Dr Muhammad Farrakh NAWAZ (Pakistan)

In his studies, Muhammad investigates the environmental services of trees, such as climate change mitigation through carbon sequestration by integrated land use and the impact of mechanised operations in forests. His research aims to promote sustainable forestry management in his home country.

PhD in Environmental Sciences

Current position: Assistant Professor at the Department of Forestry and Range Management, University of Agriculture in Faisalabad, Pakistan

Research focus: forestry and agro-forestry, climate change, forestry and environment, afforestation of degraded lands

2017            Australian Endeavour Award (Scholarship)
2014-2015 Research Productivity Award of the Pakistan Council for Science and Technology
2007            Overseas scholarship for pursuing PhD in France from the Higher Education Commission, Pakistan


CV as submitted for the Green Talents award (2012):

Department of Forestry, Range Management and Wildlife, University of Agriculture Faisalabad, Pakistan

Research focus: sustainable forestry management, phyto-remediation potential of native tree species, carbon sequestration potential of agro-forests

Muhammad Farrakh Nawaz is a champion of Pakistan’s forests, promoting sustainable forestry management in his home country and tapping the power of forests to mitigate some of today’s biggest man-made environmental threats.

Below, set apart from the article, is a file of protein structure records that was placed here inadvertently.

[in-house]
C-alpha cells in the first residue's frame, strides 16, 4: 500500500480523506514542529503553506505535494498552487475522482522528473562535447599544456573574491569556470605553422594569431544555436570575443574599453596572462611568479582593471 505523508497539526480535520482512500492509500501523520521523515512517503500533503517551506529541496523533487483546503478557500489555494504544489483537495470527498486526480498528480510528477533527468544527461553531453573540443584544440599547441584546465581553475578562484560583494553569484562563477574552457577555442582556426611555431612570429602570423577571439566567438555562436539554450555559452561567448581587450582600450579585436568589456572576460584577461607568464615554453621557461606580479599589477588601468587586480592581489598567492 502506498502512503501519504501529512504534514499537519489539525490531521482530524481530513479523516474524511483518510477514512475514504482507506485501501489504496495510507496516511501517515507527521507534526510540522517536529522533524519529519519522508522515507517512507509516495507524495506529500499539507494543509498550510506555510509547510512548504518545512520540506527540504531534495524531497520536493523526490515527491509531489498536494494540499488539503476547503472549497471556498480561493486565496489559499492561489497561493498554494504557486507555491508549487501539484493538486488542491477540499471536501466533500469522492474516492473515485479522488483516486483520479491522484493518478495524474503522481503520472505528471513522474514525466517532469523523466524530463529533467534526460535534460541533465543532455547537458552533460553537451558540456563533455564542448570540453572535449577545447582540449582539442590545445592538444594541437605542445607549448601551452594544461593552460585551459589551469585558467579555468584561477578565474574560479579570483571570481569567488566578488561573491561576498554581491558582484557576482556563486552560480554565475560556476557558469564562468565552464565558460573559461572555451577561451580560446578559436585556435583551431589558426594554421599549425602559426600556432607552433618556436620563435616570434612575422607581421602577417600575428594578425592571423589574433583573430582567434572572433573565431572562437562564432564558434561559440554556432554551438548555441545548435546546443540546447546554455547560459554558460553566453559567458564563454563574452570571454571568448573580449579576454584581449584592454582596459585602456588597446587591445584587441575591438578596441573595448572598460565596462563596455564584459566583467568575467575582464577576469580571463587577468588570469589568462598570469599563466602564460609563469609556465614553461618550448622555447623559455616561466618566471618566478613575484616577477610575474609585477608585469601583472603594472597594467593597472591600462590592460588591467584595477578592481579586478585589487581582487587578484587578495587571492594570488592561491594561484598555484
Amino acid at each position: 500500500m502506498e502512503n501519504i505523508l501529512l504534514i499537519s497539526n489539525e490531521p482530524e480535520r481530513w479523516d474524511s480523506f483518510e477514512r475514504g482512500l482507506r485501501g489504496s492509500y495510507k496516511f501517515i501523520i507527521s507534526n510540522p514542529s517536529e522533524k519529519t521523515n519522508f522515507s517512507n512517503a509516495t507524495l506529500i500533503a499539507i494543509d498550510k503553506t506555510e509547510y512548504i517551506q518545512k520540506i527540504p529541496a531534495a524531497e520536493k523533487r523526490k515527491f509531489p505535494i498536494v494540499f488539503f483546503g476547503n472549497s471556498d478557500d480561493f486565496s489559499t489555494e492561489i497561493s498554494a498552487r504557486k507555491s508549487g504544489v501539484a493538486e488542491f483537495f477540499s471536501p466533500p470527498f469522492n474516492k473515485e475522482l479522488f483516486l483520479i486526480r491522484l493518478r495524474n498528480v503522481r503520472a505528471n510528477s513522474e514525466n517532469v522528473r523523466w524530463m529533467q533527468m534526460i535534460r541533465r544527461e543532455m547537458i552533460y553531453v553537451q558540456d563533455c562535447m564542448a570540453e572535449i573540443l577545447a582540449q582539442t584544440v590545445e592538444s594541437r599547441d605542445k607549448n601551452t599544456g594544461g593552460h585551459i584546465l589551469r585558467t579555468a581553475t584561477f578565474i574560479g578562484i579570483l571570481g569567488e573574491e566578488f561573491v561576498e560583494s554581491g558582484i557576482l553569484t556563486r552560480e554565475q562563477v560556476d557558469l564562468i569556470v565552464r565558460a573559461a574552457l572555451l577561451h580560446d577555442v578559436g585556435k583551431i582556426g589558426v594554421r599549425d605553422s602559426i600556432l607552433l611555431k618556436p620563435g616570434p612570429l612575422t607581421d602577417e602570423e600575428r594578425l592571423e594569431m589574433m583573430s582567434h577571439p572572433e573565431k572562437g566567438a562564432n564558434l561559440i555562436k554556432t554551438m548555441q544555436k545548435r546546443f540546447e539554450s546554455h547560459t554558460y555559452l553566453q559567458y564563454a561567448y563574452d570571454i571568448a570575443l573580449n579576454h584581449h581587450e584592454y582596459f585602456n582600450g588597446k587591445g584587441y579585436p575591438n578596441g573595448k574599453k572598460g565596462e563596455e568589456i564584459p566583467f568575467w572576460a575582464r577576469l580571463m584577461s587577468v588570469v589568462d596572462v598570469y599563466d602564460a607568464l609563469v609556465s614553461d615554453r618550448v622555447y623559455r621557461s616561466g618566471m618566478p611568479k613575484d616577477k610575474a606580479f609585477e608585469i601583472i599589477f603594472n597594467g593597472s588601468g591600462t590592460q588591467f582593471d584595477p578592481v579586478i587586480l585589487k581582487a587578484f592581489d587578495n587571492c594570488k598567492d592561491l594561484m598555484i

Muhammad Farrakh Nawaz has always been drawn to forests for their aesthetic beauty, recreational and inspirational value. An environmental scientist, he also knows the value of the ecosystem services they provide: air and water quality management, erosion control, climate regulation, carbon sequestration and the recycling of nutrients and wastes, to name a few.

Today Assistant Professor in the Department of Forestry, Range Management and Wildlife at the University of Agriculture Faisalabad, Nawaz is a champion of Pakistan’s forests, investigating the impact of human economic activity on forest ecosystems and ways to ensure forest health into the future. One example of this is his current work monitoring the performance of trees in degraded and compacted soils. Nawaz also sees forests as a huge resource for mitigating some of today’s biggest man-made environmental threats. “We have observed a big problem of heavy metal accumulation in the soil here in Faisalabad, one of the country's most industrialized cities,” reports Nawaz. “I am investigating the phyto-remediation potential of native trees species for treating soils contaminated with these metals.” Nawaz is also researching the carbon sequestration potential of Pakistan’s agro-forests – work that could very well have an impact beyond his country’s borders.

The jury recognized Nawaz’s work promoting sustainable forestry management in Pakistan and was keen to support his further research into forestry related remediation and climate change mitigation techniques.